This text tells a captivating story. The preceding verses do, too. Luke 8:22-25 records the miraculous calming of the storm. But this text, both in terms of length and drama, far surpasses it. It describes a journey to a foreign region where Jesus engages in a confrontational conversation with a legion of demons, performs a violent and scandalous exorcism, and leaves behind a community gripped by terror. Apparently, the only thing more frightening than a naked, graveyard-dwelling demoniac is this visitor from Nazareth who reigns over everything. The story ends with a man who has been saved, a community still in need of saving, and a return trip across the lake for the Disciples whose fear and marveling (v. 25) could only have increased.

From the outset I will suggest you preach a narrative sermon on this text. There are a number of ways to organize it. You could follow a “Story-Interrupted” structure by moving in and out of the Biblical narrative to make connections with your hearers today. You could follow a “Story-Framed” structure by prefacing the narrative with some introductory thoughts and recapping it with some direct application to your hearers. Or, you could follow a “Story Told” structure by telling the story in its entirety as the sermon. For more about these potential structures, see David Schmitt’s helpful descriptions here.

As you tell the story, you will need to choose a perspective. You could speak as an omniscient narrator or from the perspective of a character in the story.[1] Several lend themselves naturally. There is the man who was saved, the Disciples who witnessed everything, or (if you want to be more creative) an imaginary townsperson who stayed in the Gerasenes but was not so sure Jesus should leave, and then later heard the message of the man now saved.[2]

The reason for preaching a narrative sermon on this text is derived from how this story includes many vivid details which can draw hearers in and engage their imagination. As you describe the scene and the striking events and reactions, you create space to proclaim the life-saving truths of God to your hearers.

What are those truths? There are at least three:

(1) There is the tragic condition of the demon-possessed man before Jesus arrived, the even more tragic reaction of the unbelieving community after the exorcism, and the contemporary tragic situation today as so many remain under the sway of the evil one.

(2) There is the joy-inducing promise of Jesus who exercises power over the legion of demons. Jesus saves not only a poor wretch like the demoniac, but also people like you and me who are just as helpless (but a little better at hiding it).

(3) There is the new life of the man who cannot help but proclaim the good works of Jesus for him throughout the entire city. He wants to stay with Jesus, but Jesus wants him to be a witness. That is us, too.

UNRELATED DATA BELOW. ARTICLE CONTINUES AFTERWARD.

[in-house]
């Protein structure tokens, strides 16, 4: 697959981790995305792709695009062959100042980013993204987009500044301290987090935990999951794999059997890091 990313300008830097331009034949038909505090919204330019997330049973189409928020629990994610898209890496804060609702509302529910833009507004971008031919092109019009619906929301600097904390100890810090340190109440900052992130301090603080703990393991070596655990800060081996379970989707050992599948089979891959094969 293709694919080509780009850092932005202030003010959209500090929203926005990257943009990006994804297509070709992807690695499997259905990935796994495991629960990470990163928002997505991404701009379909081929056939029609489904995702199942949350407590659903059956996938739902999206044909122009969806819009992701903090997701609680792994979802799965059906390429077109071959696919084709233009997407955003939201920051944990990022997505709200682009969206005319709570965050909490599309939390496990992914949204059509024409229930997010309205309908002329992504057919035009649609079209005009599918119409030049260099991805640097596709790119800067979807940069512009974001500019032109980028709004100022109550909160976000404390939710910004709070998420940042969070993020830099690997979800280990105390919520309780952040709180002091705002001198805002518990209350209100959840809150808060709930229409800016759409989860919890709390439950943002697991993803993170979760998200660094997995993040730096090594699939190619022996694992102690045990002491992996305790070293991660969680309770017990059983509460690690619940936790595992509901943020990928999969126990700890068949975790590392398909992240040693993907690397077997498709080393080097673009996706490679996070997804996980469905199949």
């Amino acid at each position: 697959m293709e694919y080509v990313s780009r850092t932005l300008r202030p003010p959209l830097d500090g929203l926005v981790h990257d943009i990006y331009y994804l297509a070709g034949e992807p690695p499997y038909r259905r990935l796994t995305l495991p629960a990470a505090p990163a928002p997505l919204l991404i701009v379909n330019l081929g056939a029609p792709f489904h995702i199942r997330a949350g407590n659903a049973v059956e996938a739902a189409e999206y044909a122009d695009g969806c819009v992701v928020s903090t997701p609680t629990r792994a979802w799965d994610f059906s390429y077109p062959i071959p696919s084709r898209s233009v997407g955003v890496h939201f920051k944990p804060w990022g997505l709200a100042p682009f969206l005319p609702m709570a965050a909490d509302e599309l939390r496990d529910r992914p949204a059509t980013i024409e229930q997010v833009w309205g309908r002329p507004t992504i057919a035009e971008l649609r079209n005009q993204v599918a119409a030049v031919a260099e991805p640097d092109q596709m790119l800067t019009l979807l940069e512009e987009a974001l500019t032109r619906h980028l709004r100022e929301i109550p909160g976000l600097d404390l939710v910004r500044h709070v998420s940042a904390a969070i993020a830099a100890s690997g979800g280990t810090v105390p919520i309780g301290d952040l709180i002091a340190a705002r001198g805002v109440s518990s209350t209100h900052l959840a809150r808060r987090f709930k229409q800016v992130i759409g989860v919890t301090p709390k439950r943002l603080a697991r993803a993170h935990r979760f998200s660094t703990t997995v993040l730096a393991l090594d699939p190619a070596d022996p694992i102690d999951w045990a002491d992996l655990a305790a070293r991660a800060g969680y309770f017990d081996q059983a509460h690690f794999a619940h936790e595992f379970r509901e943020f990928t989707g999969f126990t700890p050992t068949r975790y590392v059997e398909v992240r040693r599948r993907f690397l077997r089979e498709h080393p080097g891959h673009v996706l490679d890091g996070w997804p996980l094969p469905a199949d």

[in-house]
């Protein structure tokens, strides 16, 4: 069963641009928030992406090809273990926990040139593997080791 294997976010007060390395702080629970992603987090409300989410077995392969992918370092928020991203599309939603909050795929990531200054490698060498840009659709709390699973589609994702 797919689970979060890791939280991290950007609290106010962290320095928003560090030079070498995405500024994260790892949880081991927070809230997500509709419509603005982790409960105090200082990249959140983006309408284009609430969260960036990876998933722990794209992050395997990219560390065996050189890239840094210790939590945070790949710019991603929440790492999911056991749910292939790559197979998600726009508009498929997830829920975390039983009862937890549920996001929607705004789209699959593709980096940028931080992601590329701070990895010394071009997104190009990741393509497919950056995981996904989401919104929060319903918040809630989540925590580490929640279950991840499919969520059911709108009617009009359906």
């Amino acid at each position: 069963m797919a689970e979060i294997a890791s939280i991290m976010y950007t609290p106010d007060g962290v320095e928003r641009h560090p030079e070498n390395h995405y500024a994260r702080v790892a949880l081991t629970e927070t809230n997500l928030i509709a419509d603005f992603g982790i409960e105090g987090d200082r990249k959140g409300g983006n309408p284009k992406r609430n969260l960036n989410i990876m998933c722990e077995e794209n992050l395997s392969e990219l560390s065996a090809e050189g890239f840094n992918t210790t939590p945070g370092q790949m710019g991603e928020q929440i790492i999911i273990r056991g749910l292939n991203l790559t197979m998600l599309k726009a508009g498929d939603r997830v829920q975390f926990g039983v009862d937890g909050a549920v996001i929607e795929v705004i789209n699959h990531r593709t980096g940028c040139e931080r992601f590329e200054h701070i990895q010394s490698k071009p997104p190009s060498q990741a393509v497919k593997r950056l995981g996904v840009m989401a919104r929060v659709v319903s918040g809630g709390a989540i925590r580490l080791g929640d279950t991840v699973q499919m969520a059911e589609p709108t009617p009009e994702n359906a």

As you tell the story, there are also several textual details you may want to highlight:

  • The whole situation is remarkably “unclean” (ἀκάθαρτος, v. 29). The visit took place in a Gentile region with pigs and tombs and demons and people opposed to Jesus.[3] Concepts of cleanliness and uncleanliness are not operative for most Christians today. But most people can recognize things are not as they should be.
  • Speaking of things which are not as they should be, the contrast between the man and the rest of his town is striking. The man wants to stay with Jesus, but the community wants to get rid of Him. What kind of community does not rejoice in the salvation of this previously wretched man? What kind of community sends away the One who saved him?
  • Speaking of the man, the text says he was saved (ἐσώθη), not healed (v. 36). No wonder he wanted to stay with Jesus. If there was ever a picture of hopelessness, it was this man before Jesus arrived. Luke describes in detail the contrast between his previous behavior (v. 27, 29) and his life with Jesus (v. 35).
  • Jesus’ unexpected willingness to go along with His enemies’ petitions is surprising. He grants the demons’ request to go into the pigs. He also leaves the region when the people ask Him to go.
  • But Jesus does not leave them without a witness. He sends the man to proclaim the same Word that had saved him. Psalm 118:17 (which was supposedly one of Luther’s favorite verses) comes to mind: “I shall not die, but I shall live, and recount the deeds of the Lord.” That is what this man did. So, do we.

As I mentioned above, I would consider preaching this sermon from the perspective of a townsperson who reluctantly went along with the crowd when they asked Jesus to leave. This person heard from several witnesses—first, the herdsmen (v. 34), and then the former demoniac (v. 39). Through the words of the latter, God created faith in his heart and a longing to hear more. You might cast him as a curious skeptic turned nascent believer. Through this character you would proclaim the life-giving promises of Jesus directly to your hearers for their new life and salvation. The one who heard the witness becomes the witness in your congregation today, and he sends your hearers to do the same.